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A Burnley Boy's Strange Experience - 1894
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Author:  Mel [ Thu Oct 01, 2009 7:09 am ]
Post subject:  A Burnley Boy's Strange Experience - 1894

North Wales Chronicle

2 June 1894

Narrow Escape

A Burnley Boy's Strange Experience

In the Burnley papers the experiences of a lad have been exciting much attention. The boy's parents are widely respected and intelligent people, and the story interesting. William Henry Coupe, a lad of fourteen, of 7, Holly-street, Burnley, had always been delicate, but up to a couple of yars ago used to run about much as other boys do. An attack of influenza left him with rheumatic pains in various parts of the body, which contributed to the danger he afterwards so fortunately escaped. In January, 1892, the boy fell down several times, and was strictly confined to his bed unable to rise, requiring constant attention for over a year and a half. Doctors did no good, and in spite of all treatment and numberless remedies, the poor little fellow was pronounced paralysed.
Even for an incurable cripple, however, life does not pass wholly without adventure, and the crisis of #his life was at hand. It can hardly be better described than in the intelligent words of his father: -"I will not harrow anyone," he writes, " by attempting to describe what the boy suffered: even when he was asleep his legs would contract! At length we read in the papers of a man similarly afflicted being cured by the use of Dr. Williams' Pink Pills for Pale People. We procured a box. On the third day, when he could not have had more than about five pills in all, we noticed a change in his legs. They became suffused with a healthy colour we had not seen there for a long time. He had a pricking sensation in his feet. We increased his doses until he was taking six pills per day. In about four months from the tome he began to take Dr. Williams' pink Pills he walked about the house once more, and he is now able to run about the street." In short, the incurable, dying child is brought back to life and strength by Dr. Williams' Pink Pills, a sure remedy for such diseases as rheumatism, neuralgia, paralysis, locomotor ataxy, St. Vitus' dance, nervous headache, ocr? fula, chorinc erysipelas, etc. They restore pale and sallow complexions to the glow of health, and are specific for troubles peculiar to the female, while in men they effect a radical cure in all cases arising from worry, overwork, or excesses of nature. They are manufactured by the Dr. Williams' Medicine Company, of 46, Holborn Viaduct, London, at 2s. 9d. a box, or six boxes for 13s. 9d. They are never sold in bulk, or by the dozen or hundred; the box must be in a pink wrapper bearing the full name Dr. Williams' Pink Pills for Pale People.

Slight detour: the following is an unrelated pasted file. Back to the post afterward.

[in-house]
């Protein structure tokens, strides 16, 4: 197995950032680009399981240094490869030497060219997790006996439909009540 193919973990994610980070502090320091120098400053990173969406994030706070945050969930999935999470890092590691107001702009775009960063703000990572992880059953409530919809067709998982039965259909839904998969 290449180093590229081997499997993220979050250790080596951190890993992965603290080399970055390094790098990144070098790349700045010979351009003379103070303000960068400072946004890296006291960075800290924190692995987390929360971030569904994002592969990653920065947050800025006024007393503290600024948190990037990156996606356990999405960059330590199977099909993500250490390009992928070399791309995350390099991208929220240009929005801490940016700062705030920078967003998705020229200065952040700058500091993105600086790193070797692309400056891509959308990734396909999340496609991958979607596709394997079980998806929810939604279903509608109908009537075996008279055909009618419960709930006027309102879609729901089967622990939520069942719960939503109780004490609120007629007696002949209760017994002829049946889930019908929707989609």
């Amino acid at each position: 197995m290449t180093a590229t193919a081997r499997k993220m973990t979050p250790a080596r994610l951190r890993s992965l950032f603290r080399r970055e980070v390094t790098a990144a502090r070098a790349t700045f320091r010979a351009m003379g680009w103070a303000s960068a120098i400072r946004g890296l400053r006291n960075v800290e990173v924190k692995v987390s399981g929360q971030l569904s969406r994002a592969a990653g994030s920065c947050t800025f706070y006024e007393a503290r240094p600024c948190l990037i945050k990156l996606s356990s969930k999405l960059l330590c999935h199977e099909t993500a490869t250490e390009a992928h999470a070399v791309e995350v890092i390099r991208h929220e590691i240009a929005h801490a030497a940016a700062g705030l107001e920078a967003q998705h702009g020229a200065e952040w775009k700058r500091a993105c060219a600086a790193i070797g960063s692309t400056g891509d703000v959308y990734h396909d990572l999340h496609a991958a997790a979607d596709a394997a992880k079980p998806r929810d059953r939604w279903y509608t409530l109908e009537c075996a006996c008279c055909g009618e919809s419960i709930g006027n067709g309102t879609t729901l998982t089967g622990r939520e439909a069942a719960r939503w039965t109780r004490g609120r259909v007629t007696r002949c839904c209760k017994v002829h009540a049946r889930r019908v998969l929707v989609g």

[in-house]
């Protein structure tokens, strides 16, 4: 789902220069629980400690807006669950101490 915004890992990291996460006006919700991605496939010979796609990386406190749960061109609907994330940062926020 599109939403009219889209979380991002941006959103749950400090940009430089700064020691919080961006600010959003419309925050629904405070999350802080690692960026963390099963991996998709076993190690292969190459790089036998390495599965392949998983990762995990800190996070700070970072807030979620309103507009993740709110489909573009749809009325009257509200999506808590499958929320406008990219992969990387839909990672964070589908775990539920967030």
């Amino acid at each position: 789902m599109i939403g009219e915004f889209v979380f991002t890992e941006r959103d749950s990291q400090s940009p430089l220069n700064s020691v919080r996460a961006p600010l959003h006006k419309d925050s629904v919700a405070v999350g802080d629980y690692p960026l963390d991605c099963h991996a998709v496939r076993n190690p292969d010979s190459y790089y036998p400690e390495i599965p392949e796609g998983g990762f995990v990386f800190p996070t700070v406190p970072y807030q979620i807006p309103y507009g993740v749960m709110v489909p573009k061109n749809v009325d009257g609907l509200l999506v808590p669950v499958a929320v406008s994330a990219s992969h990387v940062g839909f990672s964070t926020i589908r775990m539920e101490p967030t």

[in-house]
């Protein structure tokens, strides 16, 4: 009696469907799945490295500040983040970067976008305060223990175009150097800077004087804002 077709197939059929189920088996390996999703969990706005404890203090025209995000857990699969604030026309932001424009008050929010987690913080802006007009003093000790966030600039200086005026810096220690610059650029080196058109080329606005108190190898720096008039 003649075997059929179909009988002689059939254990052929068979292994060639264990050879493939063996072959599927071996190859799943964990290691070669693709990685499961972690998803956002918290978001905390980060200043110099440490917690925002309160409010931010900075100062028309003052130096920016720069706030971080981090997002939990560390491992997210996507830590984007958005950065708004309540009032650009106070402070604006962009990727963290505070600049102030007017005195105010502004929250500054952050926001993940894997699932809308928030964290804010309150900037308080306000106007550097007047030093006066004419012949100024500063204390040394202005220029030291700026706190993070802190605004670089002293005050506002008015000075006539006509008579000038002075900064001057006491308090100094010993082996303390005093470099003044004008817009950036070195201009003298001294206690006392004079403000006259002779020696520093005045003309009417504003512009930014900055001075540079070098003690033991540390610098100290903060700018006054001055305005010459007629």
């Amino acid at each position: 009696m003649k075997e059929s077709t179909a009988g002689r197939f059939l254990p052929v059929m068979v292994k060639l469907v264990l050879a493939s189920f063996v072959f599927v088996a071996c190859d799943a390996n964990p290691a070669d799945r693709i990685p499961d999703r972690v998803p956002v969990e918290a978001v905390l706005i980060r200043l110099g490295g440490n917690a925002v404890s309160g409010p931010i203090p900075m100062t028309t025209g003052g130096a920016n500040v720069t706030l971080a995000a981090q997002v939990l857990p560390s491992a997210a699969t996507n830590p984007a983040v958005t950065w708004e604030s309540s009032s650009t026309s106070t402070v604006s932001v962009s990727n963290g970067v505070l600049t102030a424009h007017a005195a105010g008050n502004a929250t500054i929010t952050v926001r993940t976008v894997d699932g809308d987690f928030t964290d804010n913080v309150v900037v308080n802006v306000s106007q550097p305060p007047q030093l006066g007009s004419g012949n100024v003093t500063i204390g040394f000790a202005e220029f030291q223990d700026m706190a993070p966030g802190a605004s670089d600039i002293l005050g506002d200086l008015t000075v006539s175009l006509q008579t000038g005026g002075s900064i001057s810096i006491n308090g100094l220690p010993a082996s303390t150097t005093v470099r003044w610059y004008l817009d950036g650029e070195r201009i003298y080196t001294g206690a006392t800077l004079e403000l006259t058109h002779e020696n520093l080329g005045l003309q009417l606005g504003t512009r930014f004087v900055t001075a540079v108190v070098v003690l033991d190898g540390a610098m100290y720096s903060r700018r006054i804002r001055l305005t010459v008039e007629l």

Author:  Mel [ Thu Oct 01, 2009 7:10 am ]
Post subject:  Re: A Burnley Boy's Strange Experience - 1894

Was this the first discovery of those pills that help older men :wink: :twisted: (the word is banned form use on the site as we used to get a lot of adverts for it!)

Do you think people were actually duped by this type of article/advert back in the 1890's?

Author:  StephenBray [ Thu Oct 01, 2009 11:58 am ]
Post subject:  Re: A Burnley Boy's Strange Experience - 1894

Very possibly! Even now we're still very much a culture of "Ooh, I read in the paper the other day..." or "Someone told me that..."

We don't like to believe advertisements, but when it's written in a different way to an obvious advertisement, the tendancy can be to believe it.

Author:  portia [ Sun Oct 04, 2009 10:24 pm ]
Post subject:  Re: A Burnley Boy's Strange Experience - 1894

Or maybe they were iron tablets. . .

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